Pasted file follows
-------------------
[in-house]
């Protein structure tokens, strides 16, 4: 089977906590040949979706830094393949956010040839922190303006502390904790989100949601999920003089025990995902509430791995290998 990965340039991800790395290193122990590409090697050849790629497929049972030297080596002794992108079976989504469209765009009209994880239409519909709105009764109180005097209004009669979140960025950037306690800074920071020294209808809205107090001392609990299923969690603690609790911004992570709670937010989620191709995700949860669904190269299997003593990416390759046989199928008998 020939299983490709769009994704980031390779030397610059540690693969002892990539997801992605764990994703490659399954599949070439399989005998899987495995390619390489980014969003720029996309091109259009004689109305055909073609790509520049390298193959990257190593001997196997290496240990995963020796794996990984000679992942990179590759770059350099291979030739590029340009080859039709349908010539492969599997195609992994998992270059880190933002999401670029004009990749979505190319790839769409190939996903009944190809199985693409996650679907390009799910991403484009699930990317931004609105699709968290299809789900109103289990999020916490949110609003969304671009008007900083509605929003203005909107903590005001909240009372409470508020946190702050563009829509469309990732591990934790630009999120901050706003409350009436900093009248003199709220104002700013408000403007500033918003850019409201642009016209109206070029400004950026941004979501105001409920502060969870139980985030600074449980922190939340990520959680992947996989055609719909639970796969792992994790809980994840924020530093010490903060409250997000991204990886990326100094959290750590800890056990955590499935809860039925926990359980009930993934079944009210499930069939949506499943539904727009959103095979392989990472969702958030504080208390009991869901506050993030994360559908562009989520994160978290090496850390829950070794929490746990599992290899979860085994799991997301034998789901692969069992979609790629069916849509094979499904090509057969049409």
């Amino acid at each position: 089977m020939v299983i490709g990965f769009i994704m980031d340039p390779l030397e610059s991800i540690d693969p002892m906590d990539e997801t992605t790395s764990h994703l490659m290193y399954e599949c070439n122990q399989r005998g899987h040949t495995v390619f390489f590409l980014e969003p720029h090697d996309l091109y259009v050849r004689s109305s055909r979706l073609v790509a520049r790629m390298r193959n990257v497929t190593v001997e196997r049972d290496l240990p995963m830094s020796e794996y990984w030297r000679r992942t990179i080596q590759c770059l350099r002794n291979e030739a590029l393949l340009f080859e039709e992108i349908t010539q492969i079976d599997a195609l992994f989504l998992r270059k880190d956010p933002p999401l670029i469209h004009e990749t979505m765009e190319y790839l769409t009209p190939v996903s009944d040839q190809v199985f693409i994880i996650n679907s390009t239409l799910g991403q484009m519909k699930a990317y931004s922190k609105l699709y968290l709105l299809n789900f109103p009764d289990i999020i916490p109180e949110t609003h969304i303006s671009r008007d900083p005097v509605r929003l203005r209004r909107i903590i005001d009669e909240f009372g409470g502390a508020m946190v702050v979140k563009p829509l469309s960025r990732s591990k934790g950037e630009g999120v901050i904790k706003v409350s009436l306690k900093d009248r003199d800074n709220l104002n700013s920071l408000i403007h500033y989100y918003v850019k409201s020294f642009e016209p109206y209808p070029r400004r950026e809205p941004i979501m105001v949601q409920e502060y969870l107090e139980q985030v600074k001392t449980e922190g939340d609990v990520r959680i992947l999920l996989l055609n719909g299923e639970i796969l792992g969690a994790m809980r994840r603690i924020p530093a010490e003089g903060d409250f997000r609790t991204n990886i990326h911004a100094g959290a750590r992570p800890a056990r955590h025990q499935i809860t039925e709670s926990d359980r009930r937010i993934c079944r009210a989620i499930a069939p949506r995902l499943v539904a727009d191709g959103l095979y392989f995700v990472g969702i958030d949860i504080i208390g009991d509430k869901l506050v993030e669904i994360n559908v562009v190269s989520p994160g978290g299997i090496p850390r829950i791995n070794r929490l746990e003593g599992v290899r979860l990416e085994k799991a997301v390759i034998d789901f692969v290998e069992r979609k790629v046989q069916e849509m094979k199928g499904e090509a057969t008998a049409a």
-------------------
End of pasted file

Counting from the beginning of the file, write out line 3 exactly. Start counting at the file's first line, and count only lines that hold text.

């Amino acid at each position: 089977m020939v299983i490709g990965f769009i994704m980031d340039p390779l030397e610059s991800i540690d693969p002892m906590d990539e997801t992605t790395s764990h994703l490659m290193y399954e599949c070439n122990q399989r005998g899987h040949t495995v390619f390489f590409l980014e969003p720029h090697d996309l091109y259009v050849r004689s109305s055909r979706l073609v790509a520049r790629m390298r193959n990257v497929t190593v001997e196997r049972d290496l240990p995963m830094s020796e794996y990984w030297r000679r992942t990179i080596q590759c770059l350099r002794n291979e030739a590029l393949l340009f080859e039709e992108i349908t010539q492969i079976d599997a195609l992994f989504l998992r270059k880190d956010p933002p999401l670029i469209h004009e990749t979505m765009e190319y790839l769409t009209p190939v996903s009944d040839q190809v199985f693409i994880i996650n679907s390009t239409l799910g991403q484009m519909k699930a990317y931004s922190k609105l699709y968290l709105l299809n789900f109103p009764d289990i999020i916490p109180e949110t609003h969304i303006s671009r008007d900083p005097v509605r929003l203005r209004r909107i903590i005001d009669e909240f009372g409470g502390a508020m946190v702050v979140k563009p829509l469309s960025r990732s591990k934790g950037e630009g999120v901050i904790k706003v409350s009436l306690k900093d009248r003199d800074n709220l104002n700013s920071l408000i403007h500033y989100y918003v850019k409201s020294f642009e016209p109206y209808p070029r400004r950026e809205p941004i979501m105001v949601q409920e502060y969870l107090e139980q985030v600074k001392t449980e922190g939340d609990v990520r959680i992947l999920l996989l055609n719909g299923e639970i796969l792992g969690a994790m809980r994840r603690i924020p530093a010490e003089g903060d409250f997000r609790t991204n990886i990326h911004a100094g959290a750590r992570p800890a056990r955590h025990q499935i809860t039925e709670s926990d359980r009930r937010i993934c079944r009210a989620i499930a069939p949506r995902l499943v539904a727009d191709g959103l095979y392989f995700v990472g969702i958030d949860i504080i208390g009991d509430k869901l506050v993030e669904i994360n559908v562009v190269s989520p994160g978290g299997i090496p850390r829950i791995n070794r929490l746990e003593g599992v290899r979860l990416e085994k799991a997301v390759i034998d789901f692969v290998e069992r979609k790629v046989q069916e849509m094979k199928g499904e090509a057969t008998a049409a």